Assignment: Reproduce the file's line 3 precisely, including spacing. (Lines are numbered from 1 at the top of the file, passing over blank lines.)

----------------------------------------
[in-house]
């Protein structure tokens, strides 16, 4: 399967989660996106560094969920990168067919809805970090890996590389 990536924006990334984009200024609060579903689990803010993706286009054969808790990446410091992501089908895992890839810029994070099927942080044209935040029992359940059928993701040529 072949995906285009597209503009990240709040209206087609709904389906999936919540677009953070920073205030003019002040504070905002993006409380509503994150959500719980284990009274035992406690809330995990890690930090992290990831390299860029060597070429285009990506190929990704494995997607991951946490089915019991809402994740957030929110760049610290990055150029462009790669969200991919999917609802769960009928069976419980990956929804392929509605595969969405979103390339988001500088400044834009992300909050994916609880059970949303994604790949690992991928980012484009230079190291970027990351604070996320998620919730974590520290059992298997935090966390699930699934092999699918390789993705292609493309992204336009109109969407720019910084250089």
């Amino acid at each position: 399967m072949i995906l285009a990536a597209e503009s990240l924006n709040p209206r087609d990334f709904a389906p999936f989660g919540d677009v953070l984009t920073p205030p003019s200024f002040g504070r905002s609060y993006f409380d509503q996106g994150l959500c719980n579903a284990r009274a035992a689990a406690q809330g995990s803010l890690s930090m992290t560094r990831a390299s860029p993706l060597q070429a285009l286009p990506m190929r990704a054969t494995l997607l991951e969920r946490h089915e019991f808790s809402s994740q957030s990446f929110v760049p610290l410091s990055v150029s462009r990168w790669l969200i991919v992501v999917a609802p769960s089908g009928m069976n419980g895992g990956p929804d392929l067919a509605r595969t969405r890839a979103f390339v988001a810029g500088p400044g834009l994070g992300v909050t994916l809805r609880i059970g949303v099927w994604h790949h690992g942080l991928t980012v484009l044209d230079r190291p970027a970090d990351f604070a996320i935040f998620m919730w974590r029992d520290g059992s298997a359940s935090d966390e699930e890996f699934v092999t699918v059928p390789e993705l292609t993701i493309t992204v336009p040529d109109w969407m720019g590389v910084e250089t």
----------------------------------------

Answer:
């Amino acid at each position: 399967m072949i995906l285009a990536a597209e503009s990240l924006n709040p209206r087609d990334f709904a389906p999936f989660g919540d677009v953070l984009t920073p205030p003019s200024f002040g504070r905002s609060y993006f409380d509503q996106g994150l959500c719980n579903a284990r009274a035992a689990a406690q809330g995990s803010l890690s930090m992290t560094r990831a390299s860029p993706l060597q070429a285009l286009p990506m190929r990704a054969t494995l997607l991951e969920r946490h089915e019991f808790s809402s994740q957030s990446f929110v760049p610290l410091s990055v150029s462009r990168w790669l969200i991919v992501v999917a609802p769960s089908g009928m069976n419980g895992g990956p929804d392929l067919a509605r595969t969405r890839a979103f390339v988001a810029g500088p400044g834009l994070g992300v909050t994916l809805r609880i059970g949303v099927w994604h790949h690992g942080l991928t980012v484009l044209d230079r190291p970027a970090d990351f604070a996320i935040f998620m919730w974590r029992d520290g059992s298997a359940s935090d966390e699930e890996f699934v092999t699918v059928p390789e993705l292609t993701i493309t992204v336009p040529d109109w969407m720019g590389v910084e250089t």